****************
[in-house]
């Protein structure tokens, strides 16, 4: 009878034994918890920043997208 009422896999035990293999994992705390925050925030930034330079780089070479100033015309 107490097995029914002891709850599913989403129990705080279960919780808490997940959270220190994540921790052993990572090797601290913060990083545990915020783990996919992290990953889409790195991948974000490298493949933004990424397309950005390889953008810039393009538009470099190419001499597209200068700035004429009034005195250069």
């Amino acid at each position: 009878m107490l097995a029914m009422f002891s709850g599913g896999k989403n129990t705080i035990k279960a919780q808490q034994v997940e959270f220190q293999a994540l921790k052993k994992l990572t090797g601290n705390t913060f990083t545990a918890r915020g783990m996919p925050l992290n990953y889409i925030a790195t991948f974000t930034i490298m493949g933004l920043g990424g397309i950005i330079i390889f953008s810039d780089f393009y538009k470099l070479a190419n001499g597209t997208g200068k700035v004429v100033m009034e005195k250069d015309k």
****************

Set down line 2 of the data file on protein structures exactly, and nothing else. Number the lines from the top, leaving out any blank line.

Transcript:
């Protein structure tokens, strides 16, 4: 009878034994918890920043997208 009422896999035990293999994992705390925050925030930034330079780089070479100033015309 107490097995029914002891709850599913989403129990705080279960919780808490997940959270220190994540921790052993990572090797601290913060990083545990915020783990996919992290990953889409790195991948974000490298493949933004990424397309950005390889953008810039393009538009470099190419001499597209200068700035004429009034005195250069």